If I could go back and do it all again, I’d try to be a National Geographic correspondent. I just can’t get enough of their work- I’m quite certain this magazine is the reason I studied biology and primates. Today, I’m fortunate enough to have an excerpt and some amazing photographs about a koala story that I hope you find as fascinating as I do. (Look at the avatar on the Be the Change section of the site if you want to know how much I love them.)
I had always assumed koalas were in pretty good shape. Other than watching them shyly chomping on eucalyptus at the zoo, I’ve never seen one in its natural habitat, and I figured- hey, I have plenty of time to make it to Australia. But as an article in the May issue of National Geographic excerpted below asserts, the koala is in danger:
The koala, cuddly symbol of a nation and one of the most beloved animals on the planet, is in crisis. Before Europeans settled Australia more than two centuries ago, about ten million koalas lived in a 1,500-mile-long swath of the east coast eucalyptus forests. Hunted for their luxurious fur, koalas were brought to the edge of extinction in the southern half of their range. In the northern half, Queensland, a million were killed in 1919 alone. After the last open season in Queensland was held in 1927, only tens of thousands remained.
Through the next half century their numbers slowly rebounded, in part due to efforts to relocate and recolonize them. Then urbanization began to take its toll. Habitat was lost, and diseases spread. With urbanization came the threat of dogs and highways. Since 1990, when about 430,000 koalas inhabited Australia, their numbers have dropped sharply. Because surveys are difficult, current population estimates vary widely—from a low of 44,000 by advocacy groups to a high of 300,000 by government agencies. More than a decade ago a survey of the Koala Coast, a 93,000-acre region in southeastern Queensland, estimated a koala population of 6,200; today there are believed to be around 2,000.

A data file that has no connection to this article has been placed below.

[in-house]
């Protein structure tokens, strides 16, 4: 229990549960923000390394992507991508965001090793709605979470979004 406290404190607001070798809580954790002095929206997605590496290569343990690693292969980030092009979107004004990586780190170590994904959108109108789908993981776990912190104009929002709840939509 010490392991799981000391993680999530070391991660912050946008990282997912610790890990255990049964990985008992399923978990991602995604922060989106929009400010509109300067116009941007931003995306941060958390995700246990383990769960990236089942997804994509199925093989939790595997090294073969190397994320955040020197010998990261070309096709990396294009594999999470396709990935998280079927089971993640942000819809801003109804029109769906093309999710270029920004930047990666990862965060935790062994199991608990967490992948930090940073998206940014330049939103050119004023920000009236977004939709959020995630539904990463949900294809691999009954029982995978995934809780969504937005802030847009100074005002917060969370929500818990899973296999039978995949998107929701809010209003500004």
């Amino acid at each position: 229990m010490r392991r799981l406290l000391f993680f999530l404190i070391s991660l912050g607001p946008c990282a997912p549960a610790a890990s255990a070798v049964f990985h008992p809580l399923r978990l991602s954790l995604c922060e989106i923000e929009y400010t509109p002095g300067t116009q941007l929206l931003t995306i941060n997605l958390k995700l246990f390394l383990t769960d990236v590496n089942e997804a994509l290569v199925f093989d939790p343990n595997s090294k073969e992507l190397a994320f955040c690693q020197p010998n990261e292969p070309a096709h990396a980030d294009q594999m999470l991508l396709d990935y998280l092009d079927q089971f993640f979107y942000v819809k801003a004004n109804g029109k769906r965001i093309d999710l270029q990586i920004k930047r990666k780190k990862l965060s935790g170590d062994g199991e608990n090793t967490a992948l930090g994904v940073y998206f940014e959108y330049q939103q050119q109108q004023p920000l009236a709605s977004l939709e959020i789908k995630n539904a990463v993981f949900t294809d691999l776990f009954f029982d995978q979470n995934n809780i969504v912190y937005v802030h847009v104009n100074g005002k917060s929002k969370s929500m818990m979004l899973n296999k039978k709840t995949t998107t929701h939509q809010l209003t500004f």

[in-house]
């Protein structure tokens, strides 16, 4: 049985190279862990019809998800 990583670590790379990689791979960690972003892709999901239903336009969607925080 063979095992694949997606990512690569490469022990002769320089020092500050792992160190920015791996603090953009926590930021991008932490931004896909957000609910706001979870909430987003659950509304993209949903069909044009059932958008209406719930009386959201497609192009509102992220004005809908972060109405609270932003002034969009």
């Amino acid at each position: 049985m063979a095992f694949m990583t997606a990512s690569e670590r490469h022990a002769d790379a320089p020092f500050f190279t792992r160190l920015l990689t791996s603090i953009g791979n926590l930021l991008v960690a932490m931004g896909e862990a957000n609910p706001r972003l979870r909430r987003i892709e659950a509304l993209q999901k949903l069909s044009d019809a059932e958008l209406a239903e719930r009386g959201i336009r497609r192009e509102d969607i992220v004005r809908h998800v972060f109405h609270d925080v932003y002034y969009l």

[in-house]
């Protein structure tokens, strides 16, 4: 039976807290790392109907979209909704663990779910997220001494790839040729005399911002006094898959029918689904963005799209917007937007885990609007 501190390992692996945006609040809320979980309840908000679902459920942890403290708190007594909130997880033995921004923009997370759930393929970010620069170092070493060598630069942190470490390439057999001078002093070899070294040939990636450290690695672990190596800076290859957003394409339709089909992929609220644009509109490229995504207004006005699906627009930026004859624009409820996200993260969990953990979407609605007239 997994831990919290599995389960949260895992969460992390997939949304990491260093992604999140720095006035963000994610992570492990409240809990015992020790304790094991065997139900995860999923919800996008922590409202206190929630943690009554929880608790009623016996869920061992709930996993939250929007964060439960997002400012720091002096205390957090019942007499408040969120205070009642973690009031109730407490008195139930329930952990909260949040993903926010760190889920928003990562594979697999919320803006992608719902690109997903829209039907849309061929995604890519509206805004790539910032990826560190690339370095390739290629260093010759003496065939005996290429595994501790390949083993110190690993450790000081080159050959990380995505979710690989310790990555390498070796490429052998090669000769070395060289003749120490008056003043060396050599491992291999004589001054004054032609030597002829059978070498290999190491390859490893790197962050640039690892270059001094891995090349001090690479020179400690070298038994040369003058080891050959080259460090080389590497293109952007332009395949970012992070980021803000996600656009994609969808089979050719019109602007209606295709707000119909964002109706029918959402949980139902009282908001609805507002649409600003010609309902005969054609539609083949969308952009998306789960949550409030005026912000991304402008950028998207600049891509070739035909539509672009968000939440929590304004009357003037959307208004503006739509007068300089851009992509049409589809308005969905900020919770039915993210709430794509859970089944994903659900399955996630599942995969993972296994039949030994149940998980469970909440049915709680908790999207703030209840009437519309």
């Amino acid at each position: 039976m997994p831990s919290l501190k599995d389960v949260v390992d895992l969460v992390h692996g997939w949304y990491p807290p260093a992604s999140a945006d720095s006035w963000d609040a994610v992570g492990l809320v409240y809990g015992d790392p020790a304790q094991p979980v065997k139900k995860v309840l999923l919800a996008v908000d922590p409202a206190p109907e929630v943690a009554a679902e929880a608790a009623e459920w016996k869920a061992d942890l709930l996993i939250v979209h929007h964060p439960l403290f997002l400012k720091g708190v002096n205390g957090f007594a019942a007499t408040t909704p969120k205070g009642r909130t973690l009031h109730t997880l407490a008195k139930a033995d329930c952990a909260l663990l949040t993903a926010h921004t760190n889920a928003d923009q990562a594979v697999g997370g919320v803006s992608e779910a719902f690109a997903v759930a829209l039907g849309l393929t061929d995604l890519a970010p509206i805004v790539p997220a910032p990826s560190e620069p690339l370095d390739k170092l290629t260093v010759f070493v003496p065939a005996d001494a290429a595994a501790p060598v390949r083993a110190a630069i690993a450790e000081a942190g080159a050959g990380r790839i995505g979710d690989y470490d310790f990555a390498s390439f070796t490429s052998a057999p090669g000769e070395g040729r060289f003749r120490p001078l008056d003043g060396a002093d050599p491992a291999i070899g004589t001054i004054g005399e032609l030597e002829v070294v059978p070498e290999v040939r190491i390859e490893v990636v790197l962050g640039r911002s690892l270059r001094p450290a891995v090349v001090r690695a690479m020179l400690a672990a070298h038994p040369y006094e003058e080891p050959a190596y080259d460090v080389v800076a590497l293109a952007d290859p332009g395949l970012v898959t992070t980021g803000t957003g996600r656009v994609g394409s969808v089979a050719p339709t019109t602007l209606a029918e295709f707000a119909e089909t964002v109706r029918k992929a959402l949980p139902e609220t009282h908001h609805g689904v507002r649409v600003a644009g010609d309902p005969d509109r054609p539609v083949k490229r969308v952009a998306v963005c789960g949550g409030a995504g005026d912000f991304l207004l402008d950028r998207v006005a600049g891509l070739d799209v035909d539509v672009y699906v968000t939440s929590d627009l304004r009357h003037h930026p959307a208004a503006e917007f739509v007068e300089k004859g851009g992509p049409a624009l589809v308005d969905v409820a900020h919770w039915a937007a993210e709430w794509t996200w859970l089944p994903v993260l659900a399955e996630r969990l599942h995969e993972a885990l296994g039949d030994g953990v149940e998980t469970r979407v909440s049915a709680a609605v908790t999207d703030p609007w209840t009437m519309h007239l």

“Koalas are getting caught in fences and dying, being killed by dogs, struck by vehicles, even dying simply because a homeowner cut down several eucalyptus trees in his backyard,” says Deidré de Villiers, one of the chief koala researchers at the Queensland Department of Environment and Resource Management. For 15 years de Villiers, 38, has been tracking koalas, monitoring populations, studying the reasons for their decline, and creating guidelines to make development more koala-friendly.
De Villiers insists that koalas and humans can coexist in urban environments “if developers get on board with koala-sensitive designs,” such as lower speed limits for streets, green corridors for koala movement, and, most especially, preserving every precious eucalyptus tree. Unfortunately, koalas have another problem.
I MUST GET ON A QANTAS FLIGHT RIGHT NOW AND SMOOCH THIS CREATURE AND SAVE ALL THE KOALAS.
I had access to a third photo, a scene of a “koala morgue”, but it was so sad I decided not to post it here. You can see the full series here.
This excerpt and photo selection, used with permission, are from the May issue of National Geographic Magazine – on newsstands and ipad now. And for more from the fantastically talented photographer, check out his website, JoelSartore.com. OK, so who’s coming Down Under with me next week? 🙂